MEP Javier Zarzalejos presented on April 26th at the Committee on Civil Liberties, Justice and Home Affairs of the European Parliament the report on the legislative proposal of the European Commission for the prevention and fight against child sexual abuse, for which he is the main rapporteur in the European Parliament.
Zarzalejos underlined that “the scale of the problem requires taking measures that are up to the task, since today Europe is the continent that hosts the most child sexual abuse material on its servers”.
The MEP shared the need to move from the current system of voluntary detection to a mandatory one, in which online service providers have to assess the risks to which the services they offer are subject and take concrete measures to prevent their platforms from being used for the dissemination of child sexual abuse content.
“If these mitigation measures are not sufficient in the eyes of the competent national authorities, a judge may require providers to use available technologies for the detection, reporting and removal of child sexual abuse content with a detection order,” he explained. This screening order proposed by the report is time-limited and specific to the service or part of the service that may be affected.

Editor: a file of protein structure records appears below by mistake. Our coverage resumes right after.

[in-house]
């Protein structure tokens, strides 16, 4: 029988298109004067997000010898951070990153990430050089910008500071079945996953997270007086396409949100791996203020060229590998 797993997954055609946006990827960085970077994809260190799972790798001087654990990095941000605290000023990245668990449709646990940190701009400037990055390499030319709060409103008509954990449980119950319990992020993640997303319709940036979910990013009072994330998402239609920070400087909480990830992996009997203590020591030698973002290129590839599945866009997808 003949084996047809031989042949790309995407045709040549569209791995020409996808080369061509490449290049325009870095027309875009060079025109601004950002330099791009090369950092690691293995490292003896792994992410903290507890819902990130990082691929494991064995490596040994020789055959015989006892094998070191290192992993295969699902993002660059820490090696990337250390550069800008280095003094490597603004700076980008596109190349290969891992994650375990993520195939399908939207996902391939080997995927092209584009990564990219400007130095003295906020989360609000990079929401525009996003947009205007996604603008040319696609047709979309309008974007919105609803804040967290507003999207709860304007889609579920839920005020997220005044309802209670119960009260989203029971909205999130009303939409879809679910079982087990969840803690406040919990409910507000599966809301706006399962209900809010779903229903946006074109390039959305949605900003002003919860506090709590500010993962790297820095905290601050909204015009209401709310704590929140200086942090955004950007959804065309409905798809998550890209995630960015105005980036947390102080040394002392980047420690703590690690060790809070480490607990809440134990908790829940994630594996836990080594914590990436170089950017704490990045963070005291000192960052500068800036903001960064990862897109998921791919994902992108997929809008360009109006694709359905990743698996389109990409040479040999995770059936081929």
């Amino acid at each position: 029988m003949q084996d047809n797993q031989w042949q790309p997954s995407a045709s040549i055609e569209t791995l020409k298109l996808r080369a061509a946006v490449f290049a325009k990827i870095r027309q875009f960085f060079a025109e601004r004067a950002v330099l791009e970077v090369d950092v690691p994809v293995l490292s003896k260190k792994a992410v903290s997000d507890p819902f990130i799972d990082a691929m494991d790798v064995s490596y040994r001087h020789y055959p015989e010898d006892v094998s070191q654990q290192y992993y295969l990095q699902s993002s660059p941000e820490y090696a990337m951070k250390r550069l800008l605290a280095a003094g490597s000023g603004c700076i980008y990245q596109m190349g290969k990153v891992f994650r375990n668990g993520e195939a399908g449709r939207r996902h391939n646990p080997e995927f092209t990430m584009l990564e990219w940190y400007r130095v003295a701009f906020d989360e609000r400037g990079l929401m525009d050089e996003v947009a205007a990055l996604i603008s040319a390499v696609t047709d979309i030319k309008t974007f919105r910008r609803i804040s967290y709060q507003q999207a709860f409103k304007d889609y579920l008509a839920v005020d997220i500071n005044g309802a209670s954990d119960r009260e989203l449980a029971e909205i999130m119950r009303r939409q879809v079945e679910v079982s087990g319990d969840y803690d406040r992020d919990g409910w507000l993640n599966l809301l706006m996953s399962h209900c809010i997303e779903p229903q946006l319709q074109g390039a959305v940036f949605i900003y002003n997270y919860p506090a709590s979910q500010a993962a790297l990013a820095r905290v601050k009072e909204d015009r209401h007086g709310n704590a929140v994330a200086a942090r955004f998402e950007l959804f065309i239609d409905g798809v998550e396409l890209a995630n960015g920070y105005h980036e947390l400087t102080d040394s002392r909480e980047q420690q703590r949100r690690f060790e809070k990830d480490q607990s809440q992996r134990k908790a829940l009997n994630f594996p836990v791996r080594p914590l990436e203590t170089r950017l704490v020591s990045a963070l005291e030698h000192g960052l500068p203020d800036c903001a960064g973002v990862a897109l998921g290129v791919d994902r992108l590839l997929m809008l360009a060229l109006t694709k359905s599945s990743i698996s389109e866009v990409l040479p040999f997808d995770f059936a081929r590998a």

“This mechanism constitutes the fundamental guarantee to ensure that the regulation respects the principle of the legislation prohibiting the imposition of a general obligation to monitor the data stored by providers or a general obligation to carry out active searches for facts or circumstances that indicate illicit activities,” Zarzalejos said.
Order of detection for three types of abuse material
The rapporteur’s proposal, therefore, provides for detection orders and does so for the three types of child sexual abuse material that exist: known, new and, therefore, pending confirmation as child abuse material, and grooming.
In summary, the rapporteur’s report contains three important novelties. On the one hand, it intensifies the prevention mechanisms that providers can put into practice; on the other hand, it reinforces the guarantees and safeguards of fundamental rights within the strict respect of the European Union’s data protection framework; and finally, it gives a voice to the victims or survivors of sexual abuse.
Thus, Zarzalejos proposed the creation of a Victims’ Consultative Forum to serve as a space for listening to victims and the organizations that represent them and for the new European Union Center for Preventing and Combating Sexual Abuse to take into account their contributions when carrying out its attributions.
In the opinion of the MEP “all these challenges arising from the development and progress of new technologies can only be addressed from the technology itself. It is therefore necessary to continue innovating and developing ever more precise technologies to help fight against this scourge”.